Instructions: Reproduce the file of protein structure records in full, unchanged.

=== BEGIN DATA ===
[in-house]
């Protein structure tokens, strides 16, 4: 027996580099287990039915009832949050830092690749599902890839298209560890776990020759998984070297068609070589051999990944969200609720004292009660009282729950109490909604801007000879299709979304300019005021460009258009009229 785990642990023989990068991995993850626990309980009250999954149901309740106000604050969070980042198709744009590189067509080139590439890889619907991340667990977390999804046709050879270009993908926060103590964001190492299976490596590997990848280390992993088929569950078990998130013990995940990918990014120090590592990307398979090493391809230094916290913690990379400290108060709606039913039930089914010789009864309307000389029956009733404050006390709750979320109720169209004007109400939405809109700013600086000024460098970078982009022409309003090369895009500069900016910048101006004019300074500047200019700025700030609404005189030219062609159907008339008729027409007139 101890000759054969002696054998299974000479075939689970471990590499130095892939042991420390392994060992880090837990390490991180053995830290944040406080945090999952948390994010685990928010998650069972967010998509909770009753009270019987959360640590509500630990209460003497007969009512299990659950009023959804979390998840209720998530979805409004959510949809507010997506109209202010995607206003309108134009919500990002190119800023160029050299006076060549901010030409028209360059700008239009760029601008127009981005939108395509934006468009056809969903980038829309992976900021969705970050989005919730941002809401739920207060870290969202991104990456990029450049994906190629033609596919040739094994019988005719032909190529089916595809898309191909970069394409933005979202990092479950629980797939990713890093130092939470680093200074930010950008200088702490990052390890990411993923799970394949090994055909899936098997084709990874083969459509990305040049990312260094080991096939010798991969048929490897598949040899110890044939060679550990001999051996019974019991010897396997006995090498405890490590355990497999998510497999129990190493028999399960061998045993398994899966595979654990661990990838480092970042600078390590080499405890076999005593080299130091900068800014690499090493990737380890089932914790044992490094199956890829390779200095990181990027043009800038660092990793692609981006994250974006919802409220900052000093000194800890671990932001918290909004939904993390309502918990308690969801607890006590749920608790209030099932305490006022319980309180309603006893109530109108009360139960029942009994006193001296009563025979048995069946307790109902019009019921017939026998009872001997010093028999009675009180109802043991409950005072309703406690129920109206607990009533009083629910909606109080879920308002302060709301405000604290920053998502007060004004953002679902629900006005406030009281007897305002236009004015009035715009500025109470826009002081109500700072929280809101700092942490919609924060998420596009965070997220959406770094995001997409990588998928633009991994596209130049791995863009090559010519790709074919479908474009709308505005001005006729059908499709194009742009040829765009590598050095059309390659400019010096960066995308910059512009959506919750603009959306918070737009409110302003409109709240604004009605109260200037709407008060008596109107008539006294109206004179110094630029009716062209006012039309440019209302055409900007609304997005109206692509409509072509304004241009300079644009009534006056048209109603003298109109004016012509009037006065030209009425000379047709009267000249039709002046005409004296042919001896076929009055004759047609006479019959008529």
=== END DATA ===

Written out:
[in-house]
């Protein structure tokens, strides 16, 4: 027996580099287990039915009832949050830092690749599902890839298209560890776990020759998984070297068609070589051999990944969200609720004292009660009282729950109490909604801007000879299709979304300019005021460009258009009229 785990642990023989990068991995993850626990309980009250999954149901309740106000604050969070980042198709744009590189067509080139590439890889619907991340667990977390999804046709050879270009993908926060103590964001190492299976490596590997990848280390992993088929569950078990998130013990995940990918990014120090590592990307398979090493391809230094916290913690990379400290108060709606039913039930089914010789009864309307000389029956009733404050006390709750979320109720169209004007109400939405809109700013600086000024460098970078982009022409309003090369895009500069900016910048101006004019300074500047200019700025700030609404005189030219062609159907008339008729027409007139 101890000759054969002696054998299974000479075939689970471990590499130095892939042991420390392994060992880090837990390490991180053995830290944040406080945090999952948390994010685990928010998650069972967010998509909770009753009270019987959360640590509500630990209460003497007969009512299990659950009023959804979390998840209720998530979805409004959510949809507010997506109209202010995607206003309108134009919500990002190119800023160029050299006076060549901010030409028209360059700008239009760029601008127009981005939108395509934006468009056809969903980038829309992976900021969705970050989005919730941002809401739920207060870290969202991104990456990029450049994906190629033609596919040739094994019988005719032909190529089916595809898309191909970069394409933005979202990092479950629980797939990713890093130092939470680093200074930010950008200088702490990052390890990411993923799970394949090994055909899936098997084709990874083969459509990305040049990312260094080991096939010798991969048929490897598949040899110890044939060679550990001999051996019974019991010897396997006995090498405890490590355990497999998510497999129990190493028999399960061998045993398994899966595979654990661990990838480092970042600078390590080499405890076999005593080299130091900068800014690499090493990737380890089932914790044992490094199956890829390779200095990181990027043009800038660092990793692609981006994250974006919802409220900052000093000194800890671990932001918290909004939904993390309502918990308690969801607890006590749920608790209030099932305490006022319980309180309603006893109530109108009360139960029942009994006193001296009563025979048995069946307790109902019009019921017939026998009872001997010093028999009675009180109802043991409950005072309703406690129920109206607990009533009083629910909606109080879920308002302060709301405000604290920053998502007060004004953002679902629900006005406030009281007897305002236009004015009035715009500025109470826009002081109500700072929280809101700092942490919609924060998420596009965070997220959406770094995001997409990588998928633009991994596209130049791995863009090559010519790709074919479908474009709308505005001005006729059908499709194009742009040829765009590598050095059309390659400019010096960066995308910059512009959506919750603009959306918070737009409110302003409109709240604004009605109260200037709407008060008596109107008539006294109206004179110094630029009716062209006012039309440019209302055409900007609304997005109206692509409509072509304004241009300079644009009534006056048209109603003298109109004016012509009037006065030209009425000379047709009267000249039709002046005409004296042919001896076929009055004759047609006479019959008529």